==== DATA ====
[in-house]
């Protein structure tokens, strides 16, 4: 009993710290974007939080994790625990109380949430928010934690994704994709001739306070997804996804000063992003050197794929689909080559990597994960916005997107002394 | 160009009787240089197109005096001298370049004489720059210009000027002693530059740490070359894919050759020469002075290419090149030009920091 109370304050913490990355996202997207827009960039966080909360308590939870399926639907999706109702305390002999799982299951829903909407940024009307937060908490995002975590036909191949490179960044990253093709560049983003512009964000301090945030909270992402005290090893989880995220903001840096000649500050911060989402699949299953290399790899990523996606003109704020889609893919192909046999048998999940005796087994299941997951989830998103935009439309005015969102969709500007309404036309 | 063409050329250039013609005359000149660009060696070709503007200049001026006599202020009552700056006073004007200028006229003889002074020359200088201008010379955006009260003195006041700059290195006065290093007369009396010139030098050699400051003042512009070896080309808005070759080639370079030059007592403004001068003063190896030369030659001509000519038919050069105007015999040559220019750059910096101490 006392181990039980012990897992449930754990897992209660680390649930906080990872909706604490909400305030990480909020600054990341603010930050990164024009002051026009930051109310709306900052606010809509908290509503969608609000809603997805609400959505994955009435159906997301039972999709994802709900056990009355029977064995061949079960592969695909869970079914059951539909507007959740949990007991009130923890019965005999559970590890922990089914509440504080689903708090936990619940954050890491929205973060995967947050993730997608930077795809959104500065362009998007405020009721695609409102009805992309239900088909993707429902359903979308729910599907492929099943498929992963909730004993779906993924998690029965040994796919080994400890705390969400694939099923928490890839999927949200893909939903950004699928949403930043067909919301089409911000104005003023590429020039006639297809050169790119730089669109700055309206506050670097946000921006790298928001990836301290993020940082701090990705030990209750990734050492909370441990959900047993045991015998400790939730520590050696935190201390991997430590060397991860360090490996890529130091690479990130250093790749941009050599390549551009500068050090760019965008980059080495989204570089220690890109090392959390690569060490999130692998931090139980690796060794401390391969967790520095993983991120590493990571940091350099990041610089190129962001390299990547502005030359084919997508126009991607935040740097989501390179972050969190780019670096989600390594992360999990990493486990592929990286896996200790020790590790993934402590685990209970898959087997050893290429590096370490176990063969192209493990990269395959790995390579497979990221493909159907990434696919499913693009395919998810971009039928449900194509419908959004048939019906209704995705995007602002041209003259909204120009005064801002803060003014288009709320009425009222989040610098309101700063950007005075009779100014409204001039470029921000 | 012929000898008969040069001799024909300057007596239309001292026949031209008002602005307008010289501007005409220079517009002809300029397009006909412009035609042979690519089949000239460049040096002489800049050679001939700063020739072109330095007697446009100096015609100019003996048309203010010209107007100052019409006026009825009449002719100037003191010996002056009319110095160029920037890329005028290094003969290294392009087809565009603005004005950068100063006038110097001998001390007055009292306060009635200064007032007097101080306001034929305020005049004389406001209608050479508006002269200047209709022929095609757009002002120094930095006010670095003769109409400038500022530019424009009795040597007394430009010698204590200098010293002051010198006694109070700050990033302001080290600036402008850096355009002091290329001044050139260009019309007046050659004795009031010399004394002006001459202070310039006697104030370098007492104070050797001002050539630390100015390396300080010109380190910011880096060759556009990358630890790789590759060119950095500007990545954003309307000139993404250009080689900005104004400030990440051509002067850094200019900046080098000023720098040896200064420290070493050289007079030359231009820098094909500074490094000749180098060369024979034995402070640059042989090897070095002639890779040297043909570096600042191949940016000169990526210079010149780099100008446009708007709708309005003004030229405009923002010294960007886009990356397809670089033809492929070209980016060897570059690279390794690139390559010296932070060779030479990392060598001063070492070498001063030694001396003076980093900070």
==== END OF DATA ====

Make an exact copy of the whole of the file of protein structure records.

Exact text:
[in-house]
């Protein structure tokens, strides 16, 4: 009993710290974007939080994790625990109380949430928010934690994704994709001739306070997804996804000063992003050197794929689909080559990597994960916005997107002394 | 160009009787240089197109005096001298370049004489720059210009000027002693530059740490070359894919050759020469002075290419090149030009920091 109370304050913490990355996202997207827009960039966080909360308590939870399926639907999706109702305390002999799982299951829903909407940024009307937060908490995002975590036909191949490179960044990253093709560049983003512009964000301090945030909270992402005290090893989880995220903001840096000649500050911060989402699949299953290399790899990523996606003109704020889609893919192909046999048998999940005796087994299941997951989830998103935009439309005015969102969709500007309404036309 | 063409050329250039013609005359000149660009060696070709503007200049001026006599202020009552700056006073004007200028006229003889002074020359200088201008010379955006009260003195006041700059290195006065290093007369009396010139030098050699400051003042512009070896080309808005070759080639370079030059007592403004001068003063190896030369030659001509000519038919050069105007015999040559220019750059910096101490 006392181990039980012990897992449930754990897992209660680390649930906080990872909706604490909400305030990480909020600054990341603010930050990164024009002051026009930051109310709306900052606010809509908290509503969608609000809603997805609400959505994955009435159906997301039972999709994802709900056990009355029977064995061949079960592969695909869970079914059951539909507007959740949990007991009130923890019965005999559970590890922990089914509440504080689903708090936990619940954050890491929205973060995967947050993730997608930077795809959104500065362009998007405020009721695609409102009805992309239900088909993707429902359903979308729910599907492929099943498929992963909730004993779906993924998690029965040994796919080994400890705390969400694939099923928490890839999927949200893909939903950004699928949403930043067909919301089409911000104005003023590429020039006639297809050169790119730089669109700055309206506050670097946000921006790298928001990836301290993020940082701090990705030990209750990734050492909370441990959900047993045991015998400790939730520590050696935190201390991997430590060397991860360090490996890529130091690479990130250093790749941009050599390549551009500068050090760019965008980059080495989204570089220690890109090392959390690569060490999130692998931090139980690796060794401390391969967790520095993983991120590493990571940091350099990041610089190129962001390299990547502005030359084919997508126009991607935040740097989501390179972050969190780019670096989600390594992360999990990493486990592929990286896996200790020790590790993934402590685990209970898959087997050893290429590096370490176990063969192209493990990269395959790995390579497979990221493909159907990434696919499913693009395919998810971009039928449900194509419908959004048939019906209704995705995007602002041209003259909204120009005064801002803060003014288009709320009425009222989040610098309101700063950007005075009779100014409204001039470029921000 | 012929000898008969040069001799024909300057007596239309001292026949031209008002602005307008010289501007005409220079517009002809300029397009006909412009035609042979690519089949000239460049040096002489800049050679001939700063020739072109330095007697446009100096015609100019003996048309203010010209107007100052019409006026009825009449002719100037003191010996002056009319110095160029920037890329005028290094003969290294392009087809565009603005004005950068100063006038110097001998001390007055009292306060009635200064007032007097101080306001034929305020005049004389406001209608050479508006002269200047209709022929095609757009002002120094930095006010670095003769109409400038500022530019424009009795040597007394430009010698204590200098010293002051010198006694109070700050990033302001080290600036402008850096355009002091290329001044050139260009019309007046050659004795009031010399004394002006001459202070310039006697104030370098007492104070050797001002050539630390100015390396300080010109380190910011880096060759556009990358630890790789590759060119950095500007990545954003309307000139993404250009080689900005104004400030990440051509002067850094200019900046080098000023720098040896200064420290070493050289007079030359231009820098094909500074490094000749180098060369024979034995402070640059042989090897070095002639890779040297043909570096600042191949940016000169990526210079010149780099100008446009708007709708309005003004030229405009923002010294960007886009990356397809670089033809492929070209980016060897570059690279390794690139390559010296932070060779030479990392060598001063070492070498001063030694001396003076980093900070």